Posts Tagged ‘Dave Spaulding’

Mr. Dave Spaulding: WW II — Part III

August 17, 2009

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To understand the background for this post, it will be helpful if you first read (if you haven’t already), Part I and Part II.

The following is a continuation of Mr. Spaulding’s and my conversation this month about his military service.  more...

* * * * *

L.:  Before you went into the military, were you well disciplined?

Mr. S.:  Not very much.  No.

L.:  Because you expected your students to be disciplined, which, I wish more people did, do you think you got a lot of that from the military?

Mr. S.:  I believe so.  Yes.  You had to, or else.

L.:  You went from boot camp back to Great Lakes.

Mr. S.:  Sometime in between there they had you taking aptitude tests to show what you might be good at.  I don’t know how they decided, but from Great Lakes they sent me to St. Louis to electrical school.  I must have had some sort of test that showed I was capable of that.

L.:  Do you remember when you went to electrical school?

David Spaulding, circa May, 1945, at the finish of electrical school. (Click photo to enlarge.)

David Spaulding, circa May, 1945, at the finish of electrical school. (Click photo to enlarge.)

Mr. S.:  It was from about January of ’45 ‘til about the end of May of ’45.  It was four months of electrical school.  After electrical school I was out in California at a camp waiting to be sent someplace. I stuck around there for, I don’t know, three or four months.  Then they finally decided they had a spot for me so they sent me to Hawaii.  Oahu.

L.:  So, you were shipped to Hawaii in about October of ’45?

Mr. S.:  I’d say about then.  I’d have to look someplace in my old Navy stuff. I had a little book of where I was and what ship and so forth.  When I was in Hawaii the Army Signal Corps was teaching us to climb telephone poles.  Spikes, leather belts and all that stuff.  We would walk up the side of a pole, digging the spikes in.  That had nothing to do with what I learned in electrical school.  That was just a waste of time for the service.

L.:  Were you in Hawaii waiting for what was next, and the next thing was Guam?

Mr. S.:  Yes, I know I was in Hawaii through Christmas and then I took a destroyer ride to Guam.  That was interesting, too.  Rough ride.  It was something like 3,500 miles from Hawaii to Guam on a rock-and-rolling destroyer.   It was almost enough to make you seasick.

L.:  I have in my notes that in Guam, you guarded the Japanese prisoners.

Mr. S.:  Right.

L.:  Were you ever afraid there?

Mr. S.:  Oh, apprehensive, maybe.  We had them working for us as prisoners.  There was one time I and another guy were working from a camp and they went down through the jungle.  They were cutting a trail through there to put in a series of poles for telephone lines.  Two of us were in charge of fifteen prisoners.  At about chow time at noon, we’d flip a coin to see who’d go back for a hot meal at the base.  The rest of us would eat K-rations.  That would leave one person there with a carbine and fifteen Japanese prisoners, machetes and axes and all sorts of things for clearing the jungle.  If they decided they wanted to do away with you, they’d have a pretty good chance because the .30 caliber carbine, that was a short rifle, only had fifteen rounds in a magazine.  You’d have to be a deadeye.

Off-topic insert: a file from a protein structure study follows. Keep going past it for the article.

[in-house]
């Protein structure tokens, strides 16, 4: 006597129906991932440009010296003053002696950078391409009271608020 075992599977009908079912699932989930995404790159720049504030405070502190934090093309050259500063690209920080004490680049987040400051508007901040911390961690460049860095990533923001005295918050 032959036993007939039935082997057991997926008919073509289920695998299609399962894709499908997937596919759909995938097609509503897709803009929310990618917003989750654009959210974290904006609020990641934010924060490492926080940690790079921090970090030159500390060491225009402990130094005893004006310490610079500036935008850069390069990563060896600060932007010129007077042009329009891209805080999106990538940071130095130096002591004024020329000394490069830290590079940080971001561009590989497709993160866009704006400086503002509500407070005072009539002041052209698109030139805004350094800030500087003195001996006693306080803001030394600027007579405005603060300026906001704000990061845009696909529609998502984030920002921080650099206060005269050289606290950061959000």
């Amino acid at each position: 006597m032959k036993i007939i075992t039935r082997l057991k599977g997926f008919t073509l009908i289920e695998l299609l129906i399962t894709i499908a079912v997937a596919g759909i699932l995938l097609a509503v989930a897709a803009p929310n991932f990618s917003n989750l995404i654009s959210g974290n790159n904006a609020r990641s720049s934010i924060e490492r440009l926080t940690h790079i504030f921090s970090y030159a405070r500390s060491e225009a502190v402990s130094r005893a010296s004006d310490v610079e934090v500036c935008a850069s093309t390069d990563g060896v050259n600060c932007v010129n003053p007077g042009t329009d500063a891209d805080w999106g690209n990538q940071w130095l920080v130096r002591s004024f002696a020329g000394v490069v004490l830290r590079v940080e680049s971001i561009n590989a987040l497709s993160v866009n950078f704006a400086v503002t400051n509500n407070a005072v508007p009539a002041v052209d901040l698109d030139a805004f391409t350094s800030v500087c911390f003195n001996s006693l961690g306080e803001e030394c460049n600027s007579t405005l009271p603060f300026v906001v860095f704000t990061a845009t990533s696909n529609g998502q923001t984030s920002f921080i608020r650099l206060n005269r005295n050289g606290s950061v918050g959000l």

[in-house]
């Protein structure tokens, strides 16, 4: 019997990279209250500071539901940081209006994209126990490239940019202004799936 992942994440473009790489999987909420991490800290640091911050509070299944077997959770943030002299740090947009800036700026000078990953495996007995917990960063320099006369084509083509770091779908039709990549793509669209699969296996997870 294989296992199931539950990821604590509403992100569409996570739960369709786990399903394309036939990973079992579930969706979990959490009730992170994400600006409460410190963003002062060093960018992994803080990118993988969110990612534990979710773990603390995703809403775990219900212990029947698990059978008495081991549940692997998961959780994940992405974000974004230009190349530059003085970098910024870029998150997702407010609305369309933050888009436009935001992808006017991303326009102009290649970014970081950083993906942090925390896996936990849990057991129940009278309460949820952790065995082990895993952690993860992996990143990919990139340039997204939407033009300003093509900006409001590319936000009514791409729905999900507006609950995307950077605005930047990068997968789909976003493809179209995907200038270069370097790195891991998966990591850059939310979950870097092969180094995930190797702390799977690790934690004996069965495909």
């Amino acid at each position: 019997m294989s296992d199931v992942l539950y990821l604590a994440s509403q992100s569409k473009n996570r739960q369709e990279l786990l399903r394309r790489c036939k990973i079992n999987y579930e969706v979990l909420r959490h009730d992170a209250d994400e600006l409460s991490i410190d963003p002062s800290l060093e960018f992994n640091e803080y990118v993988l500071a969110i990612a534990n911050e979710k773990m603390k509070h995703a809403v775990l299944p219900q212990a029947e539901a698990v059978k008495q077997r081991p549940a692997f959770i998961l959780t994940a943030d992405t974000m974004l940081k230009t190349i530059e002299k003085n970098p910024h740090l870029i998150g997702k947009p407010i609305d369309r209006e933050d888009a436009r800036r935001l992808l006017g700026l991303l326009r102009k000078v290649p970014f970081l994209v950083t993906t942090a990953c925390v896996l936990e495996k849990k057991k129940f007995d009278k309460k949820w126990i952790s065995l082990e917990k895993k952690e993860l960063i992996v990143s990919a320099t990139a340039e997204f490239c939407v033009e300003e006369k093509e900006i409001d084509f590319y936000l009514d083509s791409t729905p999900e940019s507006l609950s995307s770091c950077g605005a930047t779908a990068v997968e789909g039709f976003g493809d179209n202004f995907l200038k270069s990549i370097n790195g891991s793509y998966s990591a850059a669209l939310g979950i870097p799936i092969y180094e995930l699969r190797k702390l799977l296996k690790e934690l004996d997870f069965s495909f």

(Part IV will be posted Tuesday, August 18th, which is also Mr. Spaulding’s birthday, or Wednesday.  I’ll post more about Oregon later this week.)

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Mr. Dave Spaulding: WW II — Part II

August 15, 2009

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To understand the background for this post, it will be helpful if you first read (if you haven’t already), Part I.

The following is a continuation of Mr. Spaulding’s and my conversation this month about his military service.

* * * * *

Mr. S.:  One nice thing about it [Navy boot camp], though, is it was right on the Great Lakes so we got to get out there and fire 20 mm anti-aircraft canons, guns, at the airplanes that towed the big long targets behind them, the sleeves.  You got to fire at those.  That was a heck of a lot of fun.

Mr. S.:  I suppose they had multiple thousands in camp being trained at the time.  I don’t know how many.

L.:  You would fire a 20 mm canon?

Mr. S.:  Mm-hmm.  We had to get our practice, firing out over the lake.  We couldn’t fire any other direction because the brass shells, ammunition, were explosives.  They’d come down and hit and blow the heck out of things.  It worked pretty well on seagulls, too!  You’d get a flock of seagulls going along just when you were aiming and you’d make a few feathers fly. They didn’t like that very much.  And, neither did the seagulls.

Mr. S.:  They used the 20 mm anti-aircraft canons ordinarily aboard ships to shoot at planes.

L.:  So, firing over the lake was simulating firing over the ocean?